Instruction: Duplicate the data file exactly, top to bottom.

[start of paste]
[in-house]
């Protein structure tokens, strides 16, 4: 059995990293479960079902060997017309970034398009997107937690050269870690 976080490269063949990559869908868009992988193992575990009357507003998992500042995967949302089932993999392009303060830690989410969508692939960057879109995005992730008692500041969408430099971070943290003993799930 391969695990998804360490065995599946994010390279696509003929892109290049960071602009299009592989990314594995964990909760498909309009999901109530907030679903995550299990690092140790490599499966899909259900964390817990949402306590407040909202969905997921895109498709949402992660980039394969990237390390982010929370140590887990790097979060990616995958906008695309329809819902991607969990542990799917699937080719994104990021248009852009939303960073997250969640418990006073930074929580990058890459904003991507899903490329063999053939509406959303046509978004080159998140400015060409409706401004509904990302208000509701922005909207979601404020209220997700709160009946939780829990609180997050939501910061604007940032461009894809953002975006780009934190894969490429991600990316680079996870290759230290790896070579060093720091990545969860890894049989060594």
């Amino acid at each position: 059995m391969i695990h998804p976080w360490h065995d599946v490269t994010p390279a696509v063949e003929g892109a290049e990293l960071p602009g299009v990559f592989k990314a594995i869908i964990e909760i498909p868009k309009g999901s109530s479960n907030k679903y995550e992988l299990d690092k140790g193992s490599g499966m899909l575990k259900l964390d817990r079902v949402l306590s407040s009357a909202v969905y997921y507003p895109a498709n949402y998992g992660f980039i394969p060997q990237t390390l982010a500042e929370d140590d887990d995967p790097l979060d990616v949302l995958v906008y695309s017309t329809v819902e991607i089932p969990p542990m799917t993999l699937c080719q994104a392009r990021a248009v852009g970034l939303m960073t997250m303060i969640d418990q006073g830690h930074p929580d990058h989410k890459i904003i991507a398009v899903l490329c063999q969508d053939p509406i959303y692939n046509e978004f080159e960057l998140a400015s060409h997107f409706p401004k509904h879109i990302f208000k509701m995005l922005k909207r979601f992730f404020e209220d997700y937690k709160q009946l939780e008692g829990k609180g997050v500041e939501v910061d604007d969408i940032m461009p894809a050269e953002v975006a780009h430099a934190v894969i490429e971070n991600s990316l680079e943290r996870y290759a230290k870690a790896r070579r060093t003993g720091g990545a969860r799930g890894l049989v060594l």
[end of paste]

[in-house]
């Protein structure tokens, strides 16, 4: 059995990293479960079902060997017309970034398009997107937690050269870690 976080490269063949990559869908868009992988193992575990009357507003998992500042995967949302089932993999392009303060830690989410969508692939960057879109995005992730008692500041969408430099971070943290003993799930 391969695990998804360490065995599946994010390279696509003929892109290049960071602009299009592989990314594995964990909760498909309009999901109530907030679903995550299990690092140790490599499966899909259900964390817990949402306590407040909202969905997921895109498709949402992660980039394969990237390390982010929370140590887990790097979060990616995958906008695309329809819902991607969990542990799917699937080719994104990021248009852009939303960073997250969640418990006073930074929580990058890459904003991507899903490329063999053939509406959303046509978004080159998140400015060409409706401004509904990302208000509701922005909207979601404020209220997700709160009946939780829990609180997050939501910061604007940032461009894809953002975006780009934190894969490429991600990316680079996870290759230290790896070579060093720091990545969860890894049989060594």
């Amino acid at each position: 059995m391969i695990h998804p976080w360490h065995d599946v490269t994010p390279a696509v063949e003929g892109a290049e990293l960071p602009g299009v990559f592989k990314a594995i869908i964990e909760i498909p868009k309009g999901s109530s479960n907030k679903y995550e992988l299990d690092k140790g193992s490599g499966m899909l575990k259900l964390d817990r079902v949402l306590s407040s009357a909202v969905y997921y507003p895109a498709n949402y998992g992660f980039i394969p060997q990237t390390l982010a500042e929370d140590d887990d995967p790097l979060d990616v949302l995958v906008y695309s017309t329809v819902e991607i089932p969990p542990m799917t993999l699937c080719q994104a392009r990021a248009v852009g970034l939303m960073t997250m303060i969640d418990q006073g830690h930074p929580d990058h989410k890459i904003i991507a398009v899903l490329c063999q969508d053939p509406i959303y692939n046509e978004f080159e960057l998140a400015s060409h997107f409706p401004k509904h879109i990302f208000k509701m995005l922005k909207r979601f992730f404020e209220d997700y937690k709160q009946l939780e008692g829990k609180g997050v500041e939501v910061d604007d969408i940032m461009p894809a050269e953002v975006a780009h430099a934190v894969i490429e971070n991600s990316l680079e943290r996870y290759a230290k870690a790896r070579r060093t003993g720091g990545a969860r799930g890894l049989v060594l």